It was the 10th annual edition of the contest, which annually draws numerous accolades from attendees as well as international media coverage. Las Vegas magician Mac King was master of ceremonies for the event, hosted by the Neural Correlate Society, a non-profit organization whose mission is to promote public awareness of neuroscience research and discovery, and sponsored by Scientific American.
Each of the 10 presenters displayed and described their creations for 5 minutes, to the sounds of music and confetti cannons, in an event unlike anything else in science. Afterwards, the audience voted on their favorite illusion while Mac King performed some of his signature magic tricks for the audience.
The First Prize winner of the contest, an illusion by Christopher Blair, Gideon Caplovitz and Ryan Mruczek from University of Nevada Reno, took the classical Ebbinghaus illusion, where the perceived size of a central circle varies with the size of surrounding circles, and put it on steroids by making it into an ever-changing dynamic display. Blair rhymed his 5-minute presentation Dr. Seuss-style.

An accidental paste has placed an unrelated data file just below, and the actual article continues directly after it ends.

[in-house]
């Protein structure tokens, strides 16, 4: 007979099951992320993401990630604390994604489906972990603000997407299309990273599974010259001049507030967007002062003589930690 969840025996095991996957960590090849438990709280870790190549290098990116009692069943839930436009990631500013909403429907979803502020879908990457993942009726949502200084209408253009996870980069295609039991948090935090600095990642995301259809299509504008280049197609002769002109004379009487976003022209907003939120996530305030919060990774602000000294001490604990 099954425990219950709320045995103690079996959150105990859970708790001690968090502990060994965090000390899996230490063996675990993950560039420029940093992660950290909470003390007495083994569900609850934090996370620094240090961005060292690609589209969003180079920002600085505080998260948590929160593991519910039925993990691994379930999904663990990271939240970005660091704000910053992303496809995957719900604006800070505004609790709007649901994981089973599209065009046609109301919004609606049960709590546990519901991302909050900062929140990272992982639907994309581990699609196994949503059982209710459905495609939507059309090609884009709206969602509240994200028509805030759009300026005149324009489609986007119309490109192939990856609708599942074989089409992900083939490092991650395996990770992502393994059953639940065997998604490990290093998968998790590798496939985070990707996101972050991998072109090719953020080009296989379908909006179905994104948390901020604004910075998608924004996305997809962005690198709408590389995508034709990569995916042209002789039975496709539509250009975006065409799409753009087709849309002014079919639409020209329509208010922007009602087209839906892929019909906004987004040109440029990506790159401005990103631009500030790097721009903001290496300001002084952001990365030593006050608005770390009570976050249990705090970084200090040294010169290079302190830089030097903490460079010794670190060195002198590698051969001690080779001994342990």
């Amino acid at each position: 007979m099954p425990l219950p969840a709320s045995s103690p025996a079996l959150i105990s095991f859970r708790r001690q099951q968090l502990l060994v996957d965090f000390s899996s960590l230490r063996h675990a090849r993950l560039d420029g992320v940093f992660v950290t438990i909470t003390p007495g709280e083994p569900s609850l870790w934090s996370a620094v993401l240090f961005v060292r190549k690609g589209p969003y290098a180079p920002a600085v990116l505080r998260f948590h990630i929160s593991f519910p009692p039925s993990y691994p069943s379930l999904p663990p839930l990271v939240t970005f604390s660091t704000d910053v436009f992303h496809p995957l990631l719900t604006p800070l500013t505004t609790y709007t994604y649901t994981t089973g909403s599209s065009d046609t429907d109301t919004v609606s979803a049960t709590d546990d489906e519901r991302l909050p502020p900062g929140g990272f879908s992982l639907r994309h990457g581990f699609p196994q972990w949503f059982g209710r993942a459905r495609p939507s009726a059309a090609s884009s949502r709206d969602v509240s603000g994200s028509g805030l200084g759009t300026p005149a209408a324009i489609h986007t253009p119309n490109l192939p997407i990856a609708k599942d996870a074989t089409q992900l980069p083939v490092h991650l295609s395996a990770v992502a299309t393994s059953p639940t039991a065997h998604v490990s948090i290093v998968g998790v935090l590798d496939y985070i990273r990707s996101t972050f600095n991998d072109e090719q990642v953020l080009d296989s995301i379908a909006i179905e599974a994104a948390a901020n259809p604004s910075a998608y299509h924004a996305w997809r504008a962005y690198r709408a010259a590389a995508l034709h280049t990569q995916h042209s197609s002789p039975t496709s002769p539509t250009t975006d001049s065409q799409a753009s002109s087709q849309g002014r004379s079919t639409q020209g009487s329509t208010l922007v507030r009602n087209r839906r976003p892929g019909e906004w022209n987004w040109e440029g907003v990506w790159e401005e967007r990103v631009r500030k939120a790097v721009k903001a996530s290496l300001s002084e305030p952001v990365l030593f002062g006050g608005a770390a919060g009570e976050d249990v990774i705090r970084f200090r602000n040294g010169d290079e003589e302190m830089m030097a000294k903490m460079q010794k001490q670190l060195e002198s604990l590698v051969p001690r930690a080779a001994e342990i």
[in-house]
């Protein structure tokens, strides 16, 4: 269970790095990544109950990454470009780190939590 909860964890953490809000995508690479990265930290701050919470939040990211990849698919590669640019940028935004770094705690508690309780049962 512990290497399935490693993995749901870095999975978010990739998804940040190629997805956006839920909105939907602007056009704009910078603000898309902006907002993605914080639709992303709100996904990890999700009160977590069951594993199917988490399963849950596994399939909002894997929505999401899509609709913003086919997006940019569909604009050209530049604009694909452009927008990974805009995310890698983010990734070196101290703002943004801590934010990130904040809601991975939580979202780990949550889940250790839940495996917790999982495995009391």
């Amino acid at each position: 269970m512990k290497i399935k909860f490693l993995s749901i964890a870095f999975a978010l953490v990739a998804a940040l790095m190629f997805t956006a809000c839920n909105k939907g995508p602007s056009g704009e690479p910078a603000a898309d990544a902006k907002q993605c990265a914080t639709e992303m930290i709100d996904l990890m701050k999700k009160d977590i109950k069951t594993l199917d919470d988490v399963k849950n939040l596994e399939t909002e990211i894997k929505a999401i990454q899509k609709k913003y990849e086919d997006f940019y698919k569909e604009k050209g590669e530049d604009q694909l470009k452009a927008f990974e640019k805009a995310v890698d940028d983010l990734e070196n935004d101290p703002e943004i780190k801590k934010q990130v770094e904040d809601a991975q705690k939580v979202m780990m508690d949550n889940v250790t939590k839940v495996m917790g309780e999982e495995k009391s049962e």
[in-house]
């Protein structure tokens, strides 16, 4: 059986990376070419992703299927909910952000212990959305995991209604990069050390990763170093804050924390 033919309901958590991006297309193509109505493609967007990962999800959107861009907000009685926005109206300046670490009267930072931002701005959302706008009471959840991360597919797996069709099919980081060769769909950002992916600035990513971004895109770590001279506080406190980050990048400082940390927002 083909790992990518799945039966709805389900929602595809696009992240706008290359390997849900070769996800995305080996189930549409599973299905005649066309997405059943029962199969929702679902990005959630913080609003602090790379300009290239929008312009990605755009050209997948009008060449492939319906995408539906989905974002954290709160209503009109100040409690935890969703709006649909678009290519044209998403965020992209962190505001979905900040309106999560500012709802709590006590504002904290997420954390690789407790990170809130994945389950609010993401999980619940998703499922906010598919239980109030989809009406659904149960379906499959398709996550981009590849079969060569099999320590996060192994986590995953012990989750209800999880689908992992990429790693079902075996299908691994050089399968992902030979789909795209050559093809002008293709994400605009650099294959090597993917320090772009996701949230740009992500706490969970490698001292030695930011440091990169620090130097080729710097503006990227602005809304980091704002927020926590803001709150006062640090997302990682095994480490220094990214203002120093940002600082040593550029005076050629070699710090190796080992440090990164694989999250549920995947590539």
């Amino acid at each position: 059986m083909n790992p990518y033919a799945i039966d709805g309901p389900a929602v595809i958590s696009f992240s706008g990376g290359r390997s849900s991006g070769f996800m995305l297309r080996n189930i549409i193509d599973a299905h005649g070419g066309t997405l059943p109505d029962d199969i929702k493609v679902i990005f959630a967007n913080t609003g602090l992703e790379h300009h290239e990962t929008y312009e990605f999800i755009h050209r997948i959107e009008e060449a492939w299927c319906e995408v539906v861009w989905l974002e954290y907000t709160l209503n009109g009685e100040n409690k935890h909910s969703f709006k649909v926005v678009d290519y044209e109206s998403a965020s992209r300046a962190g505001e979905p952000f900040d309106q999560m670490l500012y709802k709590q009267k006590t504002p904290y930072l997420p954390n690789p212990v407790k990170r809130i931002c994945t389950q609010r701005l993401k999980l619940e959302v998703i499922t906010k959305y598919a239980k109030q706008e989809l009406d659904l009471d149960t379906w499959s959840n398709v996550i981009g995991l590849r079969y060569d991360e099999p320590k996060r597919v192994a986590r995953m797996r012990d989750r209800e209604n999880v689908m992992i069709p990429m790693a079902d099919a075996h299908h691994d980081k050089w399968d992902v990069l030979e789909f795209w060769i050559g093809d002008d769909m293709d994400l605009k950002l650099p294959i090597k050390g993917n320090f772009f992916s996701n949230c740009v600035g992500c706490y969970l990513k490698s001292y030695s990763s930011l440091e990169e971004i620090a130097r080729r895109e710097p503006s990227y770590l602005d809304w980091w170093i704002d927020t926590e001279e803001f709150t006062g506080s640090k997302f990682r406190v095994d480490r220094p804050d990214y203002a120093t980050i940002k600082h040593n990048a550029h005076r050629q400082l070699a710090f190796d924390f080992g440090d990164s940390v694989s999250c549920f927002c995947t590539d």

Third Prize went to Kimberley Orsten and James Pomerantz from Rice University. Their illusion consists of three images, of which two match and one is a mismatch. Viewers see one of the matching images as odd, and mistakenly perceive the other two as identical.